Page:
Beginning the Change

A few weeks ago I spotted this sign whilst walking in Glasgow; at the time it was humorously applicable to my situation—now it seems prophetic.

I’ve received a lot of email wishing me well and asking further questions.

I am very sore; however, I used to practice Aikido and I’m not so much more sore than if someone had devised a particularly unpleasant technique that involved getting thrown down in a really wrong way…and then taken the mat away…and that was the technique we practised for several hours. I will probably seek out some therapy in the incoming weeks.

There is some pain; my left arm hit against something and it’s tender. However, I was saying to Mom yesterday that everything prepares one for something else. If you’ll remember, I once had a fourteen inch steel bar underneath my ribcage—I know something about pain so a bump on the arm isn’t really an issue (I’m not trying to sound macho there I just have some perspective—and a bottle of Motrin. I wish I still had Vioxx; if only it had not been banned).

I’m at my parents house where I will stay for the moment to recover; for those of you who have not been following my visa woes, I just returned to the States from Scotland about a week and a half ago.

There were a couple unfortunate comments posted on other websites concerning the driver of the truck. He, as is often the case in accidents like this, had no physical injury. A few people noted that, “this was a shame.” I do not at all think so; regardless of legal fault for the accident, the man is a human being who has value in himself and to others. There is no need to belittle him as a person because of the situation we found ourselves joined in; he was the first to me after the accident and, I think, he was more agitated than I (of course, I was covered in blood from a cut on my head, pinned inside underneath his trailer and the car looked like…well, see the pictures). I knew I was okay but he was probably thinking that he had caused someone’s death; that’s going to be a heavy burden to process. I hardly got to see anything on the scene (the paramedics had me immobilised and would not let me look around at all). My whole experience was very “localised”; he got to walk around and consider more what could have been. I know this must have shaken him as he was taken away with chest pains—so give the man his own space to deal with this.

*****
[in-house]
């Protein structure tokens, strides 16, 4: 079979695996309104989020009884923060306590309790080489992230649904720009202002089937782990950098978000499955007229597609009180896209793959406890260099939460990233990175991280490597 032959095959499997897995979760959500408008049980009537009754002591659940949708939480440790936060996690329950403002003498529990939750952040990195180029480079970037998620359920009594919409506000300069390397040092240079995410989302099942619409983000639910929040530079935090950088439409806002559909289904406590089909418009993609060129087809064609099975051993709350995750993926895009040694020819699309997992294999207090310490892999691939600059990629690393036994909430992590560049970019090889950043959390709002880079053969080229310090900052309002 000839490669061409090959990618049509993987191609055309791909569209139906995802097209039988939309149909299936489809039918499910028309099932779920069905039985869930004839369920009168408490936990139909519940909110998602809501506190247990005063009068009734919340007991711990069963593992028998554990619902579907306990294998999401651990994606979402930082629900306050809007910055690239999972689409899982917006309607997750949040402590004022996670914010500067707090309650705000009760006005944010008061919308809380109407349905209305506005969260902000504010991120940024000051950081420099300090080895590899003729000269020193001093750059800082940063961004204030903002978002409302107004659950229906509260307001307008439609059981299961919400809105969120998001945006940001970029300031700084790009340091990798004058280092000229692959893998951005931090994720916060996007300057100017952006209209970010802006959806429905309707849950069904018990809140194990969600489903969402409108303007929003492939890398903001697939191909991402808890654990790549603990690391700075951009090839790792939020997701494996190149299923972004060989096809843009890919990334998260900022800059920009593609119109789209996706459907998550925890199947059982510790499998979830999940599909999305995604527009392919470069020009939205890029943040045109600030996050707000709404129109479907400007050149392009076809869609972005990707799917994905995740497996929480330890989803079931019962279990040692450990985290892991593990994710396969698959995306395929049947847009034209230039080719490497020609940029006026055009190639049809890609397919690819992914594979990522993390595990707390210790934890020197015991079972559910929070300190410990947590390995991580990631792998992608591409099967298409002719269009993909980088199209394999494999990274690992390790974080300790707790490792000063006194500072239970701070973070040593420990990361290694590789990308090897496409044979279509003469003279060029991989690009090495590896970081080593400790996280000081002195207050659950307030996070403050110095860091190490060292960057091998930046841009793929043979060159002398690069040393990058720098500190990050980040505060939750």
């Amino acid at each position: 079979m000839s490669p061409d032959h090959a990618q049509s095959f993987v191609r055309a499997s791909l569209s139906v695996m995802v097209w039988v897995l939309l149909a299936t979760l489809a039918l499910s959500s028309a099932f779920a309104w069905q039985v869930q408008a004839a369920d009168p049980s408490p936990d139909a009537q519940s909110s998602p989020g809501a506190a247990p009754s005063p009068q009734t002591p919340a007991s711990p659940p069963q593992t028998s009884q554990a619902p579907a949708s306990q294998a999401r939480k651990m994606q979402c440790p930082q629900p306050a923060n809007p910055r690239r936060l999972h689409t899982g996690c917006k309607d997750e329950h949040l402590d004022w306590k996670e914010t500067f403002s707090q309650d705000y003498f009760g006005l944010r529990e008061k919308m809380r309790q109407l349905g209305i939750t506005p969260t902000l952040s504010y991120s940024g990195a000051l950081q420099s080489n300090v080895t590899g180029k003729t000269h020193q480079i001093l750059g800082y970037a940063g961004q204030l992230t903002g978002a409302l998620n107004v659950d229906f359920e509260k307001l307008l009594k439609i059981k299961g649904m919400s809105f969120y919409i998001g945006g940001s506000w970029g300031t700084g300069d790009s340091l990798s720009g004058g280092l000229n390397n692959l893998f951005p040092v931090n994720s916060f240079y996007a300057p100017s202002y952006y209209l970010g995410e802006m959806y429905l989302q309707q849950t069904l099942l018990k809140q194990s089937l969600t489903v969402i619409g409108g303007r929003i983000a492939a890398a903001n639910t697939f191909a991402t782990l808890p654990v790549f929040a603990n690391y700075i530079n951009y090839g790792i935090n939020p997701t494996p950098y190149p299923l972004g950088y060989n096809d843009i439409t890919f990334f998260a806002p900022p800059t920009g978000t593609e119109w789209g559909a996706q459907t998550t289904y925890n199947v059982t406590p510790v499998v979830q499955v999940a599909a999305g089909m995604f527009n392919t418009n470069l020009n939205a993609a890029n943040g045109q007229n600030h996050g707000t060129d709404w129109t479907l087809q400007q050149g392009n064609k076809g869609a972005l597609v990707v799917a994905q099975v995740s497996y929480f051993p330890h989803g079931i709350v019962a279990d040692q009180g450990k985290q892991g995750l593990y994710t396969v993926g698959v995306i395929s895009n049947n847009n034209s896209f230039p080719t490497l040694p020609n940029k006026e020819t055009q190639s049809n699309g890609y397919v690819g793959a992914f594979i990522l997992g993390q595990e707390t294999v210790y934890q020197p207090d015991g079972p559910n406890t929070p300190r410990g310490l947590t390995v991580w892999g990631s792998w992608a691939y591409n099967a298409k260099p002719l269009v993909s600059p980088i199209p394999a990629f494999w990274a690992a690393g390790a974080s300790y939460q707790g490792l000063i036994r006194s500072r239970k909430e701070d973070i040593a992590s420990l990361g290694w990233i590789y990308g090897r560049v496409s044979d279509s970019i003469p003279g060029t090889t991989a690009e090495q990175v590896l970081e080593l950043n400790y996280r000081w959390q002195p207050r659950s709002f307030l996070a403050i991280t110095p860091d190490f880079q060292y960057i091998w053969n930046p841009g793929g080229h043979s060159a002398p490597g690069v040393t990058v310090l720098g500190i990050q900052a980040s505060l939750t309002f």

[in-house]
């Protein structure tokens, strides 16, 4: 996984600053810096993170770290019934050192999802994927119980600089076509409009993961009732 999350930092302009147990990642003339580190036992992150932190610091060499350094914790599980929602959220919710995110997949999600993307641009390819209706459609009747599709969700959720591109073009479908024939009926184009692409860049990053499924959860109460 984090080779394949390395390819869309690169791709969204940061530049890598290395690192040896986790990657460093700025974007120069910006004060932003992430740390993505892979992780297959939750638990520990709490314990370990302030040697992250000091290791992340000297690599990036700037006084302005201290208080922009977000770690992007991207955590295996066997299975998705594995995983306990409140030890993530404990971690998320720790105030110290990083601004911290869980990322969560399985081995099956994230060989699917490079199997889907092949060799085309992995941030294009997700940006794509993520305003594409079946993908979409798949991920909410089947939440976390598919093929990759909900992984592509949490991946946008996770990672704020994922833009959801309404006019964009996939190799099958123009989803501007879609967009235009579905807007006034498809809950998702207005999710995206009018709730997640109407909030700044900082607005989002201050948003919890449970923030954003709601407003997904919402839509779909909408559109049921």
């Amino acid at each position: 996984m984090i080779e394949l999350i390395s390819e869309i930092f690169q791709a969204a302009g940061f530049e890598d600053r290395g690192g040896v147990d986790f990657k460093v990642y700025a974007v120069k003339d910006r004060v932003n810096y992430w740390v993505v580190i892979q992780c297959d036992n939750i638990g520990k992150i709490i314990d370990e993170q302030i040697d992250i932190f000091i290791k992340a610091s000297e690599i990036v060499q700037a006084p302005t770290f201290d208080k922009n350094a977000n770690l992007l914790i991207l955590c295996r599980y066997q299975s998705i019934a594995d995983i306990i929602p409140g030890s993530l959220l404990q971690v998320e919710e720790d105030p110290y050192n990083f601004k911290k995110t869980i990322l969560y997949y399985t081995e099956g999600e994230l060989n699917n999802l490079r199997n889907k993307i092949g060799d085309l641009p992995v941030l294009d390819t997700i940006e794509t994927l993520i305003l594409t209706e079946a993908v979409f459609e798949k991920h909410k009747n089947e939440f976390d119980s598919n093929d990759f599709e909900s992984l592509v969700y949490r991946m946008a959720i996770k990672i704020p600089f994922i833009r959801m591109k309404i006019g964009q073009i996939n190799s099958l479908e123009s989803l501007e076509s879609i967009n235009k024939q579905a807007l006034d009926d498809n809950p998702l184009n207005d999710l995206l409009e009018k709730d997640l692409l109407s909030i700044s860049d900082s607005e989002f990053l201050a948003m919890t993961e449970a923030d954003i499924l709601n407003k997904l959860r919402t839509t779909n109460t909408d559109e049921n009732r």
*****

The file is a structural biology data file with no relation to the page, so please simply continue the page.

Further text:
When the initial impact happened and I began to spin around I relaxed (I consciously thought, “relax”). I went limp and (instinctively or from some momentum) bent over into the passenger seat. If I had not done this—the top of the car was torn off and then, as you can see in a couple of the pictures, the pylon that supports the roof went right into the driver’s headrest. Also, when I opened my eyes, there were pipes and hoses from the undercarriage of the trailer in front of me between the seat and where the windshield used to be (the firemen were contemplating having to cut them off to get to me). So, again, had anything not happened exactly as it did, this would have ended very differently.

Someone asked last night, “what did it sound like?” I attempted to describe it but, thinking about it now, that sound may be something that only people who experience it should hear—and then not relate to others. That sound is now imprinted into my mind and will never go away. That sound is something I may need to recall at times to keep me on track. That sound is mine alone; it would do no service to others. That sound was almost my end. One can offer one’s life to others, but only I can experience my death; I know now what that might sound like.

As a side note, for the past couple weeks, I’ve been reading Judith Hermann’s Trauma and Recovery which covers PTSD. This was in preparation for discussions at the BuildaBridge Institute (as we deal with traumatised children); however, once again, it’s another synchronicity of my life.